Piglets are similar to sows. Lauridsen and Jensen (2005) have observed that when all-rac-a-tocopheryl acetate is supplemented in feed (i.e. when 12.5% RRR and 50% of 2S form are supplemented in the feed) RRR-a-tocopherol was the dominating stereoisomer (more than 30% of the total a-tocopherol) retained in alveolar macrophages, while 2S stereoisomers were not bio-available. The other dietary 2R forms had a lower bio-availability than the RRR-form. The a-tocopherol stereoisomer retention in alveolar macrophages was measured as 33, 26, 23, 18 and 0.5% for RRR-, RRS-, RSR-, RSS- and 2S-a-tocopherol stereoisomer respectively, in piglets at 42 days of age.
 
Cows
Cows show an absolute preference for RRR-a-tocopherol. Jensen and Lauridsen (2003) measured the a-tocopherol stereoisomer distribution in feed, the cow's plasma and its milk. The feed contained about 45% of 2S stereoisomers and 32% of the RRR-a-tocopherol stereoisomer. However, more than 85% and 95% of the total a-tocopherol was the RRR-a-tocopherol stereoisomer in the milk and in the plasma respectively (Table 1). This study indicates that dairy cattle strongly distinguish between different steroisomers with the RRR-a-tocopherol stereoisomer being the preferred form. Other 2R stereoisomers had very low bio-availability and 2S stereoisomers were less than 1% bio-available. The a-tocopherol stereoisomer distribution as a percentage of the total a-tocopherol in feed, plasma, milk and tissues is illustrated in Figure 1. Clearly, the RRR-a-tocopherol is primarily retained in the body. The total 2R forms have much higher percentages of retention than total 2S forms. Even when the 2S forms contribute almost 50% of the total a-tocopherol in feed, their retention in the body is very low. Similar results were observed in another study with dairy cows (Slots et al., 2007), where all-rac-a-tocopheryl acetate was supplemented in the feed, the natural form (i.e.RRR-a-tocopherol) was the absolutely preferred form retained in the milk. Other 2R forms had much lower bio-availability compared to the RRR form. Although the 2S form contributed 35-40% of the total a-tocopherol intake, the 2S form was not detectable in the milk (Table 2 ).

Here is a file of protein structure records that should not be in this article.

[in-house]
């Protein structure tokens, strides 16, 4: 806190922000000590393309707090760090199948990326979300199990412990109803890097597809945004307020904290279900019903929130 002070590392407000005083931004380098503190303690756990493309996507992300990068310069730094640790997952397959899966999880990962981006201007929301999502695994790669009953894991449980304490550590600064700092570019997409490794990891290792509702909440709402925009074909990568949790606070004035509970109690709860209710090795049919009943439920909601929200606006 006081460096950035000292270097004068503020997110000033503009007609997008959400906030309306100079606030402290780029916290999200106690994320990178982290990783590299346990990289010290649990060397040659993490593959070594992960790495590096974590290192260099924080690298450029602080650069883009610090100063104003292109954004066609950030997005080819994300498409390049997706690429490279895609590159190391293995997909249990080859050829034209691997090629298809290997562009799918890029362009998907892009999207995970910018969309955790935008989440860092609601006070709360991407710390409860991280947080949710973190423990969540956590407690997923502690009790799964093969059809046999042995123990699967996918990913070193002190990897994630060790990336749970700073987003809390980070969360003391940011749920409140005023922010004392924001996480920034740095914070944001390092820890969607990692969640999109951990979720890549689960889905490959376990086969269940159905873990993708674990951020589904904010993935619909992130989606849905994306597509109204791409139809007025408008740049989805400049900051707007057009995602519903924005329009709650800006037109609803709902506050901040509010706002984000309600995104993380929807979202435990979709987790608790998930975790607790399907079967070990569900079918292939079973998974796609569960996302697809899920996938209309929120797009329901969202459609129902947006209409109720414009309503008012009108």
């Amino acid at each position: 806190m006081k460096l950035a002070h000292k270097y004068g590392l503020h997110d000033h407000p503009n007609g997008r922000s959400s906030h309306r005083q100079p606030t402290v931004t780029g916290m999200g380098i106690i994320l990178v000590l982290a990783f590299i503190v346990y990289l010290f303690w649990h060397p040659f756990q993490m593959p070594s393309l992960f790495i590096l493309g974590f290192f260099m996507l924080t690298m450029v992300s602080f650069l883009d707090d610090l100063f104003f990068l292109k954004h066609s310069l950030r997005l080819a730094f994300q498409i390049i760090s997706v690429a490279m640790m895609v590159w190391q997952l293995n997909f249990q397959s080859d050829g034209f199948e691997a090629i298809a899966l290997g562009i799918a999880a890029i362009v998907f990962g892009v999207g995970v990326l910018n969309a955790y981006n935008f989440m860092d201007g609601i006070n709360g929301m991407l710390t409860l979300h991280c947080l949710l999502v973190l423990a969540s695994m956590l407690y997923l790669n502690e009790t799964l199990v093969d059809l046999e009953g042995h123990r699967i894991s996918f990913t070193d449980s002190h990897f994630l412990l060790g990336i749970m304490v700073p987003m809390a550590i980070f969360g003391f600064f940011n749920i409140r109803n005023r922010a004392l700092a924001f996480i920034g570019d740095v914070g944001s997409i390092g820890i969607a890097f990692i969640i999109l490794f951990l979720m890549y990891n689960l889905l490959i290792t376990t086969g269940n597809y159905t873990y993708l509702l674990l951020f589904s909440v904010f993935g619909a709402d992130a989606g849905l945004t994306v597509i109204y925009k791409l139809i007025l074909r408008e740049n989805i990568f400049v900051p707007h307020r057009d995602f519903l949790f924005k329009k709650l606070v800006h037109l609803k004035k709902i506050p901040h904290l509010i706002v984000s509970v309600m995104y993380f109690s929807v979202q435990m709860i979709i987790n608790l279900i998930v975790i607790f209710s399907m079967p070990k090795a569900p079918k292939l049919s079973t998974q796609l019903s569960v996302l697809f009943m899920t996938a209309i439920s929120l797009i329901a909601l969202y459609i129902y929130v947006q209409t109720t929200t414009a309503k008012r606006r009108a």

What does this mean?
The Revised Dietary Reference Intakes of vitamin E published in 2000 by the Food and Nutrition Board (FNB) of the Institute of Medicine at the U.S. National Academy of Sciences stated that, in humans, the body can only fully retain the 2R forms of a-tocopherol.